In an earlier posting I talked about mushroom hunting in Alaska. At the end of this article I will add still a few more tips on how to gather these most delectable fungi. First, let me describe to you one special mushroom seeking incident that I neglected to mention in my previous article. It happened to me and my then almost eighty year old Dad along the banks of the Taku River back in the mid 1970’s. My friend, Ron Maas, had invited us to visit him and his wife, Kathy, at their then owned family business, Taku Glacier Lodge. Supplies usually arrived at the lodge by boat or barge, but people usually got there by float plane. Not only was this Dad’s first ever flight in a small plane, it was also one of the few times since arriving in America that he ever strayed more than a few miles from his home in San Francisco. His laughable comment to our hosts was, “My son phones me to say that we are going mushroom hunting together, but I have to fly all the way to Alaska on a jet and then take a float plane to get there – absurd.”
Ron and Kathy operated the lodge and the adjacent roughly 20 acres of heavily forested land as a tourist attraction, but this day the lodge was closed to the public. golden teachers canada So, the four of us were going mushroom hunting. Ron had earlier seen some large white puffballs (calvatia gigantea) and he wanted us to see them and to assure him that they were edible It was along a trail barely wide enough to accommodate Ron’s old jeep truck that we rode along searching for the puffballs but secretly hoping to find the elusive, deliciously famous king boletus (boletus edulis). After hours of fruitless tramping in the bear sign filled woods, I suggested that we should perhaps give it up for the day – the mushrooms just weren’t growing yet. When Ron saw a pile of scat that was still steaming, he agreed. He got back into the jeep in a hurry. The rest of us were close behind – Dad and I now sitting on the open tail gate and riding backwards but still looking for mushrooms. As we neared the open grassy area around the lodge but still within the surrounding forest, Dad yelled out a loud “STOP.” Ron did just that, and Dad hurried off back into the woods. When he returned he had in his hands one of the biggest and prettiest king boletus that I have ever seen before or since. How he saw that mushroom with those old spectacled eyes of his is beyond me. Suffice it to say that one very happy old man took that mushroom to the kitchen of the lodge, brushed it clean (you never wash mushrooms), cut off thick slices, dipped them in eggs and melted butter, and then breaded them. I think he added some garlic or onion salt for extra flavor. The resulting fried up feast fed all four of us until we were completely and blissfully sated. Dad departed for those bountiful mushroom filled forests in Heaven in 1986, but those kinds of remembrances will stay with me forever.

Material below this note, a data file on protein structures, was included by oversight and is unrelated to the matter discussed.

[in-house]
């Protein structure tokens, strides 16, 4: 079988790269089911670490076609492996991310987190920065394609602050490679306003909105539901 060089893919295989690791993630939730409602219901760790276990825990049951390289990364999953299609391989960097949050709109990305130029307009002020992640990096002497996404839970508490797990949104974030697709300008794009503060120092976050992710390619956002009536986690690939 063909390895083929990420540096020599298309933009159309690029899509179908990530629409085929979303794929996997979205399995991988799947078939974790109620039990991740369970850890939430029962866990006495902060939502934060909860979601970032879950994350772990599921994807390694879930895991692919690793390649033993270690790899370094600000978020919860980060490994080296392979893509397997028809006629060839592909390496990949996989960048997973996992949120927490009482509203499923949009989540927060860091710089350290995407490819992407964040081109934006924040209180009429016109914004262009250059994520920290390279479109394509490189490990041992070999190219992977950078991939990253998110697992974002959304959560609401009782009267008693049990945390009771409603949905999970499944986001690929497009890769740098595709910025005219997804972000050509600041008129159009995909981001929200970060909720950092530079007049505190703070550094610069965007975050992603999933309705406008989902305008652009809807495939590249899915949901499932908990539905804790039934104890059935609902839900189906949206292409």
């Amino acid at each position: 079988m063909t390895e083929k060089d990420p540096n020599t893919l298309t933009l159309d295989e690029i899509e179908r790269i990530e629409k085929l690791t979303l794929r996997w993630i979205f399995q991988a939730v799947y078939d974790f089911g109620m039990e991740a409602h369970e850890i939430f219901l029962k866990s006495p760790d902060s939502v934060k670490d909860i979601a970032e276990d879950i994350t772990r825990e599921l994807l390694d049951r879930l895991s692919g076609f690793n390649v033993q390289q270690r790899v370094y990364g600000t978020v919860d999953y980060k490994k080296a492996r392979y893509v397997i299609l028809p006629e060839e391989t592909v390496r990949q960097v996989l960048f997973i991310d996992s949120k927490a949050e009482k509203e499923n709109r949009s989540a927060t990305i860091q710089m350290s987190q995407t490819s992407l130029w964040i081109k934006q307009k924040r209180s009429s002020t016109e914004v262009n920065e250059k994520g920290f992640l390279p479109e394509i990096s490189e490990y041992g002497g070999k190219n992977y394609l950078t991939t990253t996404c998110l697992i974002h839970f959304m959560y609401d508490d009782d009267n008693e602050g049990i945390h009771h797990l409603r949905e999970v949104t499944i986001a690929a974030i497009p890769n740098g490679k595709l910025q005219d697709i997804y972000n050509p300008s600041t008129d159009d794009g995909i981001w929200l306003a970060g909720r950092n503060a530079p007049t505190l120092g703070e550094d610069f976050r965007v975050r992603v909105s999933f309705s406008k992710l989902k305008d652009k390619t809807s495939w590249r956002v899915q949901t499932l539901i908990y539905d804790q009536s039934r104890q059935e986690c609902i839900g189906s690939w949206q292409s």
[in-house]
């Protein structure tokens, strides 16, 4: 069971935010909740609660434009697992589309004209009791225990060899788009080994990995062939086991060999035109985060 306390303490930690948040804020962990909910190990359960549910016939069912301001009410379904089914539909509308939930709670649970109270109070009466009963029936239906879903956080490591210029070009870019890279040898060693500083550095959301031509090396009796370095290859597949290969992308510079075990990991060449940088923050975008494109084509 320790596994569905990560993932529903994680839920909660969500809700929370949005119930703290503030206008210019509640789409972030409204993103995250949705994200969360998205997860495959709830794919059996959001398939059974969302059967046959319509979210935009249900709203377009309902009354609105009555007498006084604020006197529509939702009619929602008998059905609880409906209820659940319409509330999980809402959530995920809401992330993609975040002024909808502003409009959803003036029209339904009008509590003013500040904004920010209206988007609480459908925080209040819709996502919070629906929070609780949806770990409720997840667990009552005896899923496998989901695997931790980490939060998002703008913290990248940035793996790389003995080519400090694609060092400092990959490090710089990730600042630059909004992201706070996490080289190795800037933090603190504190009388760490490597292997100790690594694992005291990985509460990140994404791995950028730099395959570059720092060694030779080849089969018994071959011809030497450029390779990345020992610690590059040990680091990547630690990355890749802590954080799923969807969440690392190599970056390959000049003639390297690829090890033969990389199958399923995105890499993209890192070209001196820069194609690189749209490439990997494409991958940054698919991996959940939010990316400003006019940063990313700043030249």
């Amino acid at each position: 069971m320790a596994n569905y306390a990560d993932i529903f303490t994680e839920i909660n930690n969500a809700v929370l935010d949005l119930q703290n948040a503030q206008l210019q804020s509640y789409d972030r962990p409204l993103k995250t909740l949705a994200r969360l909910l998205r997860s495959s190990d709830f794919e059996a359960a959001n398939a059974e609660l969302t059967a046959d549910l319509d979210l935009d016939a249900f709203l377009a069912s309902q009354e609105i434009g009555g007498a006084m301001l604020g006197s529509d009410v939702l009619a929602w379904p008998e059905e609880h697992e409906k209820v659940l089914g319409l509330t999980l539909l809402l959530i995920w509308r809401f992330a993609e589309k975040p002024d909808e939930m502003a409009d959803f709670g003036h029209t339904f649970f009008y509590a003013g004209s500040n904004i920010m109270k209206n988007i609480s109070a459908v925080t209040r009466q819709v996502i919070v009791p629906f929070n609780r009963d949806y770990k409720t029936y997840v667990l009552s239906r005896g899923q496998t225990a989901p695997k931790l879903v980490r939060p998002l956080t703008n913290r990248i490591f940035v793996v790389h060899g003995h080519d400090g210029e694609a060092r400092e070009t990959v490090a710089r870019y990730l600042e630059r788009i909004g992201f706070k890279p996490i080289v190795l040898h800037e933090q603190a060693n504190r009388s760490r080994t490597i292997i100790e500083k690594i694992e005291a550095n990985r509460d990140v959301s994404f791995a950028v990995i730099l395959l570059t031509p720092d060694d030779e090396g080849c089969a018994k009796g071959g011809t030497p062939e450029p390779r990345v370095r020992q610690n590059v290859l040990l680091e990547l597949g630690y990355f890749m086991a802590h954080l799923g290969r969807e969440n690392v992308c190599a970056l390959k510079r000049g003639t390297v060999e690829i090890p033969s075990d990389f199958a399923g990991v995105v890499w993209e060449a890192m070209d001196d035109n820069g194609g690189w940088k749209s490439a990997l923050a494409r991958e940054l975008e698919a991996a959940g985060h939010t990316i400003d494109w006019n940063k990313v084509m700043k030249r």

Now, here are some additional suggestions. They are mostly found by using the search engines available here on the web. A few are from personal experience:
1. If you are not sure about the specie, don’t even try to eat any of it.
2. If you don’t heed the advice in #1 above, taste only a little bit of it. If it turns out to be poisonous, you will probably only end up with a bad stomach ache.
3. Read all you can about the various species – the edible and the non-edible. Books with pictures of the various types of mushrooms are most helpful.
4. Avoid the amanita specie. There is one in that family that is delicious and highly recommended. Most of the others of the same specie often look identical, but are either non-edible or downright lethal. Even old-timers have made mistakes with that specie – some deadly.
5. Rely on new texts when reading about mushrooms. Some of the older volumes are not as encompassing when it comes to data on toxicity, etc.
6. Finally, if you are hunting mushrooms in bear country, be alert. Those animals can sometimes do you more harm than the bite of even the most suspect fungi.